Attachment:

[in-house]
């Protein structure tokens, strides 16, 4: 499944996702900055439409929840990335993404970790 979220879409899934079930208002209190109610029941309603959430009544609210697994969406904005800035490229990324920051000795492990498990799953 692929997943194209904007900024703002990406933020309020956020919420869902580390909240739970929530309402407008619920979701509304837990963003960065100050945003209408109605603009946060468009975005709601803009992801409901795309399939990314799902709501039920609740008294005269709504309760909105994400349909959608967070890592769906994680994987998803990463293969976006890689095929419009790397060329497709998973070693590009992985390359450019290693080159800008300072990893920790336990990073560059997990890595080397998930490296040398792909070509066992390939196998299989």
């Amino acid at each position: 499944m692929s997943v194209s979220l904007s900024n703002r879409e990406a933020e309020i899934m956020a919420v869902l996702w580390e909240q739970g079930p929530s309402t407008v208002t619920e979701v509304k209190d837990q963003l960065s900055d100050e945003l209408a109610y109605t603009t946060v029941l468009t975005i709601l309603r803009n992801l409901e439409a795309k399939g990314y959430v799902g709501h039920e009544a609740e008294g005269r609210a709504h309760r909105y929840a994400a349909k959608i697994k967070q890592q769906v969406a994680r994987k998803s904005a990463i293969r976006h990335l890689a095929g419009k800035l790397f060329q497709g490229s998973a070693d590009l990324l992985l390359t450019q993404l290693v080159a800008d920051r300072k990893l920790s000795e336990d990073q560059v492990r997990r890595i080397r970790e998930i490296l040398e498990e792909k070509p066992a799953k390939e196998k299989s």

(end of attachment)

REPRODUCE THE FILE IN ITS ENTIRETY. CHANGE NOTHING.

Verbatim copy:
[in-house]
């Protein structure tokens, strides 16, 4: 499944996702900055439409929840990335993404970790 979220879409899934079930208002209190109610029941309603959430009544609210697994969406904005800035490229990324920051000795492990498990799953 692929997943194209904007900024703002990406933020309020956020919420869902580390909240739970929530309402407008619920979701509304837990963003960065100050945003209408109605603009946060468009975005709601803009992801409901795309399939990314799902709501039920609740008294005269709504309760909105994400349909959608967070890592769906994680994987998803990463293969976006890689095929419009790397060329497709998973070693590009992985390359450019290693080159800008300072990893920790336990990073560059997990890595080397998930490296040398792909070509066992390939196998299989």
């Amino acid at each position: 499944m692929s997943v194209s979220l904007s900024n703002r879409e990406a933020e309020i899934m956020a919420v869902l996702w580390e909240q739970g079930p929530s309402t407008v208002t619920e979701v509304k209190d837990q963003l960065s900055d100050e945003l209408a109610y109605t603009t946060v029941l468009t975005i709601l309603r803009n992801l409901e439409a795309k399939g990314y959430v799902g709501h039920e009544a609740e008294g005269r609210a709504h309760r909105y929840a994400a349909k959608i697994k967070q890592q769906v969406a994680r994987k998803s904005a990463i293969r976006h990335l890689a095929g419009k800035l790397f060329q497709g490229s998973a070693d590009l990324l992985l390359t450019q993404l290693v080159a800008d920051r300072k990893l920790s000795e336990d990073q560059v492990r997990r890595i080397r970790e998930i490296l040398e498990e792909k070509p066992a799953k390939e196998k299989s």